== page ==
Plotting The Chart…
Kubernetes ensures the contract one establishes between the application and the infrastructure is honored at all times. However, having dabbled on this scene for awhile, and in particular in the renovation space when it comes to monoliths, I feel we need a better handle on the management problem we’ve introduced. The single moving part app is being replaced by many, resulting in several components that must collaborate in unison to provide customer solutions. In this space, workflow, observability and fine grained controls are musts and devs need better tooling to handle herding microservices in the wild.
Moreover, you may not have developed some of the components, your application relies on. It seems we are entering a commodity era in CS. Things like machine learning, voice recognition, GIS, … are being commoditized to provide enhanced application capabilities, and alleviate development costs. Though newer in the CS space, this is not a new concept. Does your mechanic rebuild your carburator or just replace it with a new one?
Of recent, I’ve been feeling differently on how I write apps. I’ve started thinking of applications as decorated business logic. The meat of your application is the business logic not how it’s served. Hence why do we routinely start out coding that way front and center? As such HTTP or GRPC should be cross-cuts of the application and not starting points. This paradigm applies at the callstack level, all the way to the service layer. For the old timers out there, this should sound familiar as this is the core premise of Aspect Oriented Programing. Whether one wants to log, measure or trace calls, these should be orthogonal concerns with minimal mucking (read none!) of the business logic code.
Istio took this very premise and made it actionable at the service mesh level! How cool is that?
Sail Into The New Year!
According to the marketeer verbiage, Istio is a platform to connect, manage and secure microservices. Yes I know, this hardly wetted my dev appetite either ;(
Istio is the output of a collaboration between Google, IBM and Lyft. Just like aspects allowed us to inject cross-cuts into the callstack, Istio can inject concerns into your services communication channels at runtime. This allows you to not only gather metrics and tracing info at the service level but affords changing traffic patterns within the service mesh dynamically. To me, this is totally mind blowing!!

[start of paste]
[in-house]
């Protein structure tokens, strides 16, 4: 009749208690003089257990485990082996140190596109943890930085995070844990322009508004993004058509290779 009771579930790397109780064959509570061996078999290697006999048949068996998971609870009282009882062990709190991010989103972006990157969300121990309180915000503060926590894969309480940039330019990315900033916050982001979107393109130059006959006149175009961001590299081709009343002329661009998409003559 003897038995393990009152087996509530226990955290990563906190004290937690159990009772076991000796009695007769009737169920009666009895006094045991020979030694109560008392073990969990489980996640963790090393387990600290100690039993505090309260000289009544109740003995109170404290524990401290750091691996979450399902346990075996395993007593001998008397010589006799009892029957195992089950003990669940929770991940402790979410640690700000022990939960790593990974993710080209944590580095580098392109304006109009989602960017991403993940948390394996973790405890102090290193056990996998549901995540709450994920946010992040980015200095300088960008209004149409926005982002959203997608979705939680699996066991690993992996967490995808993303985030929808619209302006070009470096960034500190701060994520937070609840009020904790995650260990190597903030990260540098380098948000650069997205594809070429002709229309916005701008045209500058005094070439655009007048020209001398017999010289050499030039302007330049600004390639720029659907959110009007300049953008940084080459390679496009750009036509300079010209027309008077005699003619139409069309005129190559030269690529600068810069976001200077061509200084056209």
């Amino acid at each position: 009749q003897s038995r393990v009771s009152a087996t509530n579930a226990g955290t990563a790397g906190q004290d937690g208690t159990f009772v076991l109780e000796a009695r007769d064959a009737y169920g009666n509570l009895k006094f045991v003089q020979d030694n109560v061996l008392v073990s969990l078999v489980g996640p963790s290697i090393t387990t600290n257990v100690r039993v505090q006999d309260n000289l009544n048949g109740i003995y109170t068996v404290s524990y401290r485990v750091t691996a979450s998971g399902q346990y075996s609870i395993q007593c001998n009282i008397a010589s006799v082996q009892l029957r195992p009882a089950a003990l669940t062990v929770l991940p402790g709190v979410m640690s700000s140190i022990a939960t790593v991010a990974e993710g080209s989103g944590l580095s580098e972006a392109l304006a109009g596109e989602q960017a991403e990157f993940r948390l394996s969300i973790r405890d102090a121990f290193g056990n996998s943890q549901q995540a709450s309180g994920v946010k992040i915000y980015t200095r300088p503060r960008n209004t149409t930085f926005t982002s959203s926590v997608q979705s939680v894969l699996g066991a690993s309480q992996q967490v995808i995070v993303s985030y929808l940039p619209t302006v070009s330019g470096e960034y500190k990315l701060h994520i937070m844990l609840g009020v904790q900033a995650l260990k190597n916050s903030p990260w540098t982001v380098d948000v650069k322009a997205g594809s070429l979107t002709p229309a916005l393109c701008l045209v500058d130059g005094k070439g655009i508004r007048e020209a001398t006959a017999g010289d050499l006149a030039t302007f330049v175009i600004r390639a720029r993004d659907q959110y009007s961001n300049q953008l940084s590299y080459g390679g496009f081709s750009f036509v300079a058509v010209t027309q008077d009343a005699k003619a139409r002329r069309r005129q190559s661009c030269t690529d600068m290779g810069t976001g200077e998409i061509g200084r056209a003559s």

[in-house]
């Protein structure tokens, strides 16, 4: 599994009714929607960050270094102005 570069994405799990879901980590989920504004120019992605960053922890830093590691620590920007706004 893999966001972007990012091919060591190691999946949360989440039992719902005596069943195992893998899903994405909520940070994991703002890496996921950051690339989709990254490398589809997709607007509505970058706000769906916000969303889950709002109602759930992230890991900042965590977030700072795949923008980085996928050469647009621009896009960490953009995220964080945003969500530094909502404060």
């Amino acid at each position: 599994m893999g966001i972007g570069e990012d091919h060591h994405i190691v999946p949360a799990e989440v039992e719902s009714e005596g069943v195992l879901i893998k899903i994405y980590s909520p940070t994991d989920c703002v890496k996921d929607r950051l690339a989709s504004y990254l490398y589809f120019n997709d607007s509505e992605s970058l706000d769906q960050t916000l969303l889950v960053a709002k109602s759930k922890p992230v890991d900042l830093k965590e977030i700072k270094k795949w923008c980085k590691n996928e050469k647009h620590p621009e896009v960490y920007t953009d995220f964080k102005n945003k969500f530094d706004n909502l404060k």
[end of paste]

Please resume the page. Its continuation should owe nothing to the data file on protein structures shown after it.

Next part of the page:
Hence if you look at your application as a collection of collaborating services, Istio can be seen as the Maestro that keeps the beat on how service ensembles communicate to form an application. The heavy `lyfting is handled by Envoy from Lyft (million+ req/s in prod for the last 2 years!). This is the core tech in Istio, a configurable ingress/egress controller that intercepts network traffic going in/out of the cluster as a whole and similarly at the service level. Of interest, is that by leveraging CustomResource Definitions (CRDs), Envoy has been integrated into the Kubernetes eco-system and thus feels like a native component.
The just of this integration is an Envoy container is launched upon creation that lives along side your service container in the same pod (Sidecar pattern). Envoy is in charge of controlling traffic coming in/out of your service and hence can monitor and side-effect behavior. This does come with a cost, as beside having to run a collocated container, you also need to run additional services at the master level to create an Istio aware cluster. In a nutshell, the extra services are composed of Auth, Mixer and Pilot.
- Auth - provides service identify and tls exchanges to verify authn and authz using service accounts
- Pilot - manages service mesh traffic policies across Envoys
- Mixer - manages metrics and tracing collections
Additionally you can install Prometheus, Zipkin, ServiceGraph and Grafana and you’ve enabled all sorts of cool metrics/dashboards to give yourself superpowers!
By leveraging Kubernetes initializers, extra behavior can be injected into a pod manifest. So you can keep authoring your deployment manifests the usual way and they will be made Istio aware during creation using the familiar kubeclt CLI. Your pod is decorated with 2 additional containers. One with an Envoy that manages calls going in/out of your container and an ephemeral init container that sets up ip-tables rules to reroute traffic thru the pod’s Envoy. IMHO that magic is the Ducks Nuts!
For those wanting to play around with the recipes below, Google made it very easy to create a new Istio aware K8s cluster using Deployment Manager.
In the next section we will look at different use cases that illustrates some of Istio’s awesomess…
Should my prose bore you… the code and K8s/Istio manifests are in the hangman link at the end of this article ;)
Get A Line?
Let’s face it, CLIs are the new black! For this writing, I thought it would be cool to author a Hangman game CLI application. It’s been a while since I had written a CLI so I figure why not? To boot, I’ve always wanted to take out GoKit for a spin by the very talented Peter Bourgon. Not surprisingly, GoKit is a clever concept and very much inline with the philosophy at play here namely decorating and cross-cutting!
For the Hangman game, I’ve devised the app into 3 separate services:
- Dictionary - to fetch new words
- Game - to manage the game state
- Hangman - The actual game and score tracker
Below is what the game might look like in a Istio enabled Kubernetes cluster. Note the Envoys at the edge and the decorated pods.
Canaries In The Cloud Mine…
Canary builds are a common practice to kick out the tires prior to an official release. It allows a team to vet an implementation among friendlies before unleashing the hounds. Though one can deploy canary builds directly with K8s, additional leg work is required… Typically you will see folks standing up new environments or namespaces to perform this task. Wouldn’t it be cool if one could reuse their existing deployments to enable this activity?